But it turns out the "possibly" became "not".

The alternative is to write them down in a little book that you always carry with you.  Or have the same password everywhere.

Whatever solution you use, it's going to be bad.  Unless you have super memory, which I do not.

Reminds me of a friend I have who has great memory. All his passwords are ~20 characters long, and involve numbers, letters (upper & lower). He picks a phrase and then implements it like: First letter, Number, Last letter, Number... . He makes a new password for every site. Amazing that he hasn't forgot any.
Tasty Champa
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July 03, 2011, 12:55:57 AM
 #15

password changed from "password" to "passwerrrrrrd".
Jack of Diamonds
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July 03, 2011, 02:12:03 AM
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password changed from "password" to "passwerrrrrrd".

There are ways to bruteforce all combinations with repeats up to 16 letters relatively fast.
So if your pass is something like "paaaaaaaaaaaasword" or "passwwwwwword", it's not safer just because you entered a bunch of letters.
Repeating the same word twice or multiple times is also one of the easiest ways to get your pass cracked as well (footballfootballfootball is not a safe pass)

What you need to do is use completely unique, altering-case letters and numbers & special characters each occurring no more than once.

Example of a safe 25 char. password would be 4gD_7´%jU1Q#}!5Lv=¤*h^8~¨

About 20 to 30 characters should be safe forever, the harder it is to remember the better. Don't use sequential symbols, numbers or characters.

Don't use words in a standard dictionary of any language no matter how cleverly disguised with stretched vocals or 1337-speak replacement of letters with numbers.

1f3gHNoBodYw1LLs3ndY0UanYB1tC0lnsBec4USeYoU9AREaCH34PBeGgAR67fx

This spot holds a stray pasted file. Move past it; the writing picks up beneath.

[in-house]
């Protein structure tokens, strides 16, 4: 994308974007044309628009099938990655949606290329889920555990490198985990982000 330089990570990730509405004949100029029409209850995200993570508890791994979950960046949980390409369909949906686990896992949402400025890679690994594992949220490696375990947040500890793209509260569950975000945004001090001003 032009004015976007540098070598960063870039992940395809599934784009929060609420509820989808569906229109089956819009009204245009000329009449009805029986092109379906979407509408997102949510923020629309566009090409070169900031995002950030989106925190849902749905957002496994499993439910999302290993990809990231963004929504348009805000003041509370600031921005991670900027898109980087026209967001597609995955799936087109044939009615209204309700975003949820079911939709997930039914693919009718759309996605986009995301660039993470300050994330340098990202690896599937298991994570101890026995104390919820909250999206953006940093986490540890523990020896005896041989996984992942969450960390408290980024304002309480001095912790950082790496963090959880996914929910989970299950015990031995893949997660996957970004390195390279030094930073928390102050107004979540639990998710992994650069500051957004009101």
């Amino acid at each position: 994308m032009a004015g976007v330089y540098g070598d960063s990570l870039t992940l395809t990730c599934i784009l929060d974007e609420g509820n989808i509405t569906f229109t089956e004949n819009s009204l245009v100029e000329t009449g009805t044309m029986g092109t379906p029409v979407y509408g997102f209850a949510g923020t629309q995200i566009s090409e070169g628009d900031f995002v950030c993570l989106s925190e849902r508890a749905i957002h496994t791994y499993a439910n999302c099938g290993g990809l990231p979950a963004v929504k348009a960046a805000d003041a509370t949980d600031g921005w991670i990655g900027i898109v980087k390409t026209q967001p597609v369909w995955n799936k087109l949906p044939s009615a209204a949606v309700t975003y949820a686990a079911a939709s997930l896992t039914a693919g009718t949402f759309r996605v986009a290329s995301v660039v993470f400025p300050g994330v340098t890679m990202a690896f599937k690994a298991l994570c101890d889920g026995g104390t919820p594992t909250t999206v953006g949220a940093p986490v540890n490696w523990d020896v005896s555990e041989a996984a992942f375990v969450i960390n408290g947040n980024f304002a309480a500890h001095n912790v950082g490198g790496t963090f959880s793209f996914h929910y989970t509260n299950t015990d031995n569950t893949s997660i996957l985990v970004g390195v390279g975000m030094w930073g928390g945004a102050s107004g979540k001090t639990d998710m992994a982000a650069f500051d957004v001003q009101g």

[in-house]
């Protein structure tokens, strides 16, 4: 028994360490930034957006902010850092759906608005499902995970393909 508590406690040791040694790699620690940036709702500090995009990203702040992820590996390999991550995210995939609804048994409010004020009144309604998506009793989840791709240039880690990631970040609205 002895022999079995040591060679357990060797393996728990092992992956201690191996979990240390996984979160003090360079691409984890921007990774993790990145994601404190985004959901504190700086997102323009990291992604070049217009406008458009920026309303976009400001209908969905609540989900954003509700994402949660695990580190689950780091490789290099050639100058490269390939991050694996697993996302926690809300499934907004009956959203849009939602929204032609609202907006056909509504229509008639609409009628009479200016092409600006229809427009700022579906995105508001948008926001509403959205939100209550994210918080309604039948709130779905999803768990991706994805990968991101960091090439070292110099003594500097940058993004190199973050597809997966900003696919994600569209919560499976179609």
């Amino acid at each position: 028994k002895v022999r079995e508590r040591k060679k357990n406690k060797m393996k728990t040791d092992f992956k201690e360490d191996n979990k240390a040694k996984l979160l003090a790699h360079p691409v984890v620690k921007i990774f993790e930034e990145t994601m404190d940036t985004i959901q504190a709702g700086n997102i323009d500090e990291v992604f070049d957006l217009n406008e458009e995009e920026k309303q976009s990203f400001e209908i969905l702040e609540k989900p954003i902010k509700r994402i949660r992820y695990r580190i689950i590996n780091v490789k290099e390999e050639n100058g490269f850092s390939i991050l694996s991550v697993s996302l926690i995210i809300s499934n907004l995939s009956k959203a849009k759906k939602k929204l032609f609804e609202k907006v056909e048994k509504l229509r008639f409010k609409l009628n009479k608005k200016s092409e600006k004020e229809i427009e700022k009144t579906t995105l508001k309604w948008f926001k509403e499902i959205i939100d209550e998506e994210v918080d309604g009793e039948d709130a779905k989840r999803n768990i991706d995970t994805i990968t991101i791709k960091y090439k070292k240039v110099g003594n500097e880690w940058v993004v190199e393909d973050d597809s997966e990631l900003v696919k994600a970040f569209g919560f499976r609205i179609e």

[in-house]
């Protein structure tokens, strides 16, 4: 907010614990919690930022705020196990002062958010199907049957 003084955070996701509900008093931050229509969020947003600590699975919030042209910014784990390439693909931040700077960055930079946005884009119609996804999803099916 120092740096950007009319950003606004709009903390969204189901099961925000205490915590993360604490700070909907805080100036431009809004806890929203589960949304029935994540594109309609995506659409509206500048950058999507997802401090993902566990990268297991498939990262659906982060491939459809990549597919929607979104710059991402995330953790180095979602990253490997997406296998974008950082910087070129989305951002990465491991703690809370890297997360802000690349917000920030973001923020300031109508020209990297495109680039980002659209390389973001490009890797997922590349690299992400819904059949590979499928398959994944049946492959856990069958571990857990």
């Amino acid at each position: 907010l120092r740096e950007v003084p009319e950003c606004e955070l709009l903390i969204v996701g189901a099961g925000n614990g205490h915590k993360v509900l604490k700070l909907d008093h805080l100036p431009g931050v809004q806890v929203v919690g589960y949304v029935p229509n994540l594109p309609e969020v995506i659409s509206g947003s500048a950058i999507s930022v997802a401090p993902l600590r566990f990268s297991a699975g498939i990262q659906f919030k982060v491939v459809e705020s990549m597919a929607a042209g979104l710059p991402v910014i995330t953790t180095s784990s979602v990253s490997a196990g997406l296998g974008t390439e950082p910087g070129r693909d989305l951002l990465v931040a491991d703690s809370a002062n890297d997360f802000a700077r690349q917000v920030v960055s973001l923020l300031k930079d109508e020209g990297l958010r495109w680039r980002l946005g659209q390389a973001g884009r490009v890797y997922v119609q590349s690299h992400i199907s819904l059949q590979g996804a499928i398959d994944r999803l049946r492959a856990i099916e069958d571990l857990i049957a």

phillipsjk
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July 03, 2011, 02:21:58 AM
 #17

What you need to do is use completely unique, altering-case letters and numbers & special characters each occurring no more than once.

Repeats can happen in a secure, randomly generated password. For many passphrases, I have started using 32 random hex digits (128 bits of entropy). With only 16 symbols, each symbol is repeated, on average, twice. I did that calculation after noticing that one of my passphrases was actually missing one of those 16 symbols.

Quote
Example of a safe 25 char. password would be 4gD_7´%jU1Q#}!5Lv=¤*h^8~¨

That password is no longer secure because it has been published and may now be in a password-cracking dictionary.

James' OpenPGP public key fingerprint: EB14 9E5B F80C 1F2D 3EBE  0A2F B3DE 81FF 7B9D 5160
Jack of Diamonds
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July 03, 2011, 02:47:47 AM
 #18

That was just an example I made up on the spot. I hope nobody is dumb enough to actually use something that can be found with Google.

You can construct a similar pass with any combination of symbols

1f3gHNoBodYw1LLs3ndY0UanYB1tC0lnsBec4USeYoU9AREaCH34PBeGgAR67fx